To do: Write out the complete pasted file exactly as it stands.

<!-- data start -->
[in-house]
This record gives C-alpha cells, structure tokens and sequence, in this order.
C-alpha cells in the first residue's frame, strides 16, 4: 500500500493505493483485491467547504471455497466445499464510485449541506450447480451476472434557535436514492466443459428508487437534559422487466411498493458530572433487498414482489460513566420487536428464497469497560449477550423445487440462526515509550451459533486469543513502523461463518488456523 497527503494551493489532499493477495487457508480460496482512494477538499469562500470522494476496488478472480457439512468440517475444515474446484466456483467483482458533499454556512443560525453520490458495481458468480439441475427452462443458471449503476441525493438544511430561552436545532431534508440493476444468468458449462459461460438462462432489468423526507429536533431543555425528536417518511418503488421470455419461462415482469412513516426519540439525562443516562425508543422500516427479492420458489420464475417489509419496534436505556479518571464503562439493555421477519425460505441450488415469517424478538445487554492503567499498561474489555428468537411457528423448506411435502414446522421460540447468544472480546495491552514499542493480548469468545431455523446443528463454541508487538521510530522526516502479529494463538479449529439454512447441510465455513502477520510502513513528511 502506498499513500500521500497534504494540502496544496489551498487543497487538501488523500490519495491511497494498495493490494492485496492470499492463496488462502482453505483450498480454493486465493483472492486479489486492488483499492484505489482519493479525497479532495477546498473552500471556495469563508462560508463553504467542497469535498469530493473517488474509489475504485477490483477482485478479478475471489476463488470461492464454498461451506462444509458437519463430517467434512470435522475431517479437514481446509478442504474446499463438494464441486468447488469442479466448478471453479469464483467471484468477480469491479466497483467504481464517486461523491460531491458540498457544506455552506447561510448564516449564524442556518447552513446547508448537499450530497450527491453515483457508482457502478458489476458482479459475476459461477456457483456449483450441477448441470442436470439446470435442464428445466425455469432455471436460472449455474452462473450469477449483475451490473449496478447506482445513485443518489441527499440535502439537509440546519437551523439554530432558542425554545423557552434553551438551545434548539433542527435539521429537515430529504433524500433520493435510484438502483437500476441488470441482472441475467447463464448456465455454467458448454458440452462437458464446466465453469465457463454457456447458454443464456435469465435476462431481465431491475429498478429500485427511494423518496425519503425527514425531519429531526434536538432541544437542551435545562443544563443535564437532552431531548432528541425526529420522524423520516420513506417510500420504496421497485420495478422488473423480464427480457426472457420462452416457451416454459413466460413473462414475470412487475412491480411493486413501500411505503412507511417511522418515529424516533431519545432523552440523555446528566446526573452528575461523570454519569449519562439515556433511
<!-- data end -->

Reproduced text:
[in-house]
This record gives C-alpha cells, structure tokens and sequence, in this order.
C-alpha cells in the first residue's frame, strides 16, 4: 500500500493505493483485491467547504471455497466445499464510485449541506450447480451476472434557535436514492466443459428508487437534559422487466411498493458530572433487498414482489460513566420487536428464497469497560449477550423445487440462526515509550451459533486469543513502523461463518488456523 497527503494551493489532499493477495487457508480460496482512494477538499469562500470522494476496488478472480457439512468440517475444515474446484466456483467483482458533499454556512443560525453520490458495481458468480439441475427452462443458471449503476441525493438544511430561552436545532431534508440493476444468468458449462459461460438462462432489468423526507429536533431543555425528536417518511418503488421470455419461462415482469412513516426519540439525562443516562425508543422500516427479492420458489420464475417489509419496534436505556479518571464503562439493555421477519425460505441450488415469517424478538445487554492503567499498561474489555428468537411457528423448506411435502414446522421460540447468544472480546495491552514499542493480548469468545431455523446443528463454541508487538521510530522526516502479529494463538479449529439454512447441510465455513502477520510502513513528511 502506498499513500500521500497534504494540502496544496489551498487543497487538501488523500490519495491511497494498495493490494492485496492470499492463496488462502482453505483450498480454493486465493483472492486479489486492488483499492484505489482519493479525497479532495477546498473552500471556495469563508462560508463553504467542497469535498469530493473517488474509489475504485477490483477482485478479478475471489476463488470461492464454498461451506462444509458437519463430517467434512470435522475431517479437514481446509478442504474446499463438494464441486468447488469442479466448478471453479469464483467471484468477480469491479466497483467504481464517486461523491460531491458540498457544506455552506447561510448564516449564524442556518447552513446547508448537499450530497450527491453515483457508482457502478458489476458482479459475476459461477456457483456449483450441477448441470442436470439446470435442464428445466425455469432455471436460472449455474452462473450469477449483475451490473449496478447506482445513485443518489441527499440535502439537509440546519437551523439554530432558542425554545423557552434553551438551545434548539433542527435539521429537515430529504433524500433520493435510484438502483437500476441488470441482472441475467447463464448456465455454467458448454458440452462437458464446466465453469465457463454457456447458454443464456435469465435476462431481465431491475429498478429500485427511494423518496425519503425527514425531519429531526434536538432541544437542551435545562443544563443535564437532552431531548432528541425526529420522524423520516420513506417510500420504496421497485420495478422488473423480464427480457426472457420462452416457451416454459413466460413473462414475470412487475412491480411493486413501500411505503412507511417511522418515529424516533431519545432523552440523555446528566446526573452528575461523570454519569449519562439515556433511